Why go? Pretoria is so transformed at this time of year that one of its nicknames is ‘Jacaranda City’. The petals eventually coat the roads so that they end up purple, too.
What is it? The Northern Transvaal’s mighty(ish) Rugby Union team the Blue Bulls is the home team at this 51,000 seat stadium that also hosts international sporting tournaments, and even the occasional popstar (Celine Dion!).
Why go? Get involved with South Africa’s hearty enthusiasm for sport at this impressive venue which had a decent refurb for the 2010 World Cup. Or take a picnic and watch on the big screen outside.
What is it? This immensely popular neighbourhood restaurant in Pretoria’s eastern suburbs celebrates every aspect of African culture in both its outlook and its menu.
Why go? Spending an entire morning nattering is a classic Pretoria pastime and this is exactly the place to do it. Grab a mushroom shakalaka and boerewors sandwich in the pretty back garden and settle in for some serious eavesdropping.
What is it? Like Thorpe Park for beer nerds, this loosely World War Two-themed bar serves around 80 different brews, many of which are from the excellent on-site brewery.
Why go? Ice cold beers taste even better when you’re sitting on a leafy outdoor terrace. If for some mad reason you’re visiting South Africa when it’s cold, head down to the open fire in the Bunker Bar.
What is it? Around 200,000 years ago a massive rock smashed into the Earth around 25 miles northwest of what is now Pretoria. It made a ring of ‘hills’ 1000 metres wide and a dent that’s now a spookily circular saltwater lake.
Why go? Stretch your legs for a couple of hours while surrounded by birds, butterflies and native plants. Make sure to take water and snacks. And a GoPro to record your re-enactments of Jurassic Park.
What is it? Opened less than a decade ago, this game reserve can offer you a taste of safari even if you’re on a seriously limited schedule; it’s less than 30 miles from the airport. It offers a chance to see the Big Five (buffalo, cheetah, elephants, rhinos and lions) and there are lodges to book if you want to stay longer.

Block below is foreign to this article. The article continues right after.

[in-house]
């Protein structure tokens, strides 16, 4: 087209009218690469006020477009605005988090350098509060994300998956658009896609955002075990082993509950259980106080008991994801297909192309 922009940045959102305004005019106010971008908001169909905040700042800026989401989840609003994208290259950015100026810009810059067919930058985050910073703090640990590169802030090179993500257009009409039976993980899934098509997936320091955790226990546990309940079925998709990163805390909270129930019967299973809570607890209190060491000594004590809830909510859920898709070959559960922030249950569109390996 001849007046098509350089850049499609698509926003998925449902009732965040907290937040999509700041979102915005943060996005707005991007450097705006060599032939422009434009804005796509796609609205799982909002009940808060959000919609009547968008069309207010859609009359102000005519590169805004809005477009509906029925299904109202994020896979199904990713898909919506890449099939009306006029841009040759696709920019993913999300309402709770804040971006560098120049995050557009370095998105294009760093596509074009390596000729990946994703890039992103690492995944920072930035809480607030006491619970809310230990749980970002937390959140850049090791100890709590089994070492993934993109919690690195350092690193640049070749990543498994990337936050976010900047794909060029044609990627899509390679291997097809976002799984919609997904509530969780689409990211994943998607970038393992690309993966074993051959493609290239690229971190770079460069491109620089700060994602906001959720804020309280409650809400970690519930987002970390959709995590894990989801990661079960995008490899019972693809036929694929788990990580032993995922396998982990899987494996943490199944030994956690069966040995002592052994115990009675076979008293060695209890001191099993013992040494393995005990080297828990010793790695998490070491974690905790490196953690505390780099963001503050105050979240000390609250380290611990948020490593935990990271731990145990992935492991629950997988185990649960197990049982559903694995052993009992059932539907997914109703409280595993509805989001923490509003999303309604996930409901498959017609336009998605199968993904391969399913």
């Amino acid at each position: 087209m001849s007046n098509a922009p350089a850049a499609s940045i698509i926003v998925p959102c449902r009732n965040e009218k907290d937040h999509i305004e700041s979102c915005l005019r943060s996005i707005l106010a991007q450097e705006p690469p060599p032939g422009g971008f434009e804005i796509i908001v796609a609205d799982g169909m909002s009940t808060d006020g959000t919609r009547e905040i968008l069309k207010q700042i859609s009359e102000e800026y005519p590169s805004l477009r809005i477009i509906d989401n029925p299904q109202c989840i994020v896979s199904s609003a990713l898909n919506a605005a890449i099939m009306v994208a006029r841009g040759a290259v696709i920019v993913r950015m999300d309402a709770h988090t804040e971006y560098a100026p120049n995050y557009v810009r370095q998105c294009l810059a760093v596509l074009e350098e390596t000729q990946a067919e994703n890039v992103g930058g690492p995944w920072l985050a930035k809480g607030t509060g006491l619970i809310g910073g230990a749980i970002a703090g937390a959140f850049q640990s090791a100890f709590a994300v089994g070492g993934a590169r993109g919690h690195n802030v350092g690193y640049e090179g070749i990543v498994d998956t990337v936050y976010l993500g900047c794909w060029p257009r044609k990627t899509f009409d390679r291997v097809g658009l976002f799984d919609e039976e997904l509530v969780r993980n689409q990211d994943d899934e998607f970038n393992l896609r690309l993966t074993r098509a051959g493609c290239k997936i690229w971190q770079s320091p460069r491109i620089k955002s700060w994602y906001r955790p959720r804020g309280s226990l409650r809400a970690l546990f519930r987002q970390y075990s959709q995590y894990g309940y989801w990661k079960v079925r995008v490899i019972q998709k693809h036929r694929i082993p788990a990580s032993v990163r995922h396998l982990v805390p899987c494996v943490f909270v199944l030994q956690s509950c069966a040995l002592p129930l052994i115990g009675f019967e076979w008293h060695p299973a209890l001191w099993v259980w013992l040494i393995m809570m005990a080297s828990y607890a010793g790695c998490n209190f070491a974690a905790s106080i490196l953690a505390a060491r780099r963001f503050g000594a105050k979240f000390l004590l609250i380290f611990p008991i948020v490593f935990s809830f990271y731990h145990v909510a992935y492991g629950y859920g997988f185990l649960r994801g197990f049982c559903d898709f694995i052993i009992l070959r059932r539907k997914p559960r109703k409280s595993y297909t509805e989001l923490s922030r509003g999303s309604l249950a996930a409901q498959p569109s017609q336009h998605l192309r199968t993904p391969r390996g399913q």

Why go? On a short visit (especially a self-drive rather than one with a ranger) you’re fairly unlikely to see big cats, but in all honesty, giraffe are way more entertaining and you can’t help but see them. They’re nature’s flagpoles.
What is it? A farm-to-table restaurant with ambitions to become completely self-sustained. Leith’s-trained chef Adriaan Maree leads a team who produce delicious food to a world-class standard despite their premises being largely made of earth and wood.
Why go? An interesting, expertly made nine-course tasting menu with wine pairing will set you back around £50 a head. The only downside is you may need a torch to find the door.
What is it? Well-meaning café Grounded offers more than just massive sandwiches and excellent coffee. Each Saturday morning they host a free, one-hour introductory lesson in the Zulu language.
Why go? South Africa has 11 national languages; 20% of Gauteng’s residents speak Zulu at home. Try out any words that stick and you’re sure to raise a smile.